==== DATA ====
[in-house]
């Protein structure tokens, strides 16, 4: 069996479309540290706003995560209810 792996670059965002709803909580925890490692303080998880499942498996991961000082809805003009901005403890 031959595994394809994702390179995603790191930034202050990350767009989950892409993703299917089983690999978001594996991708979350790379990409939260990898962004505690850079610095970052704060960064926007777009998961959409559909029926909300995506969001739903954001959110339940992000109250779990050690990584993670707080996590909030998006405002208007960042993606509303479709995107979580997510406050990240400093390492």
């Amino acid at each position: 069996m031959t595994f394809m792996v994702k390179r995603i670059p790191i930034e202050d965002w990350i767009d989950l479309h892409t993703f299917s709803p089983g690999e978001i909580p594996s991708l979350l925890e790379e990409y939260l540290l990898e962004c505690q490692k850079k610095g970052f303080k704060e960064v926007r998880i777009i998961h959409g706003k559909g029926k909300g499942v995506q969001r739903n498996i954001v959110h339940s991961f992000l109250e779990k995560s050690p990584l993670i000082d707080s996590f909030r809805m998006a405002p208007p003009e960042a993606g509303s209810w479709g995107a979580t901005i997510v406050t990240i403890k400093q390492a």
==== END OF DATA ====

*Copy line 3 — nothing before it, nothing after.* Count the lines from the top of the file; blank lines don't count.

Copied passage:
């Amino acid at each position: 069996m031959t595994f394809m792996v994702k390179r995603i670059p790191i930034e202050d965002w990350i767009d989950l479309h892409t993703f299917s709803p089983g690999e978001i909580p594996s991708l979350l925890e790379e990409y939260l540290l990898e962004c505690q490692k850079k610095g970052f303080k704060e960064v926007r998880i777009i998961h959409g706003k559909g029926k909300g499942v995506q969001r739903n498996i954001v959110h339940s991961f992000l109250e779990k995560s050690p990584l993670i000082d707080s996590f909030r809805m998006a405002p208007p003009e960042a993606g509303s209810w479709g995107a979580t901005i997510v406050t990240i403890k400093q390492a």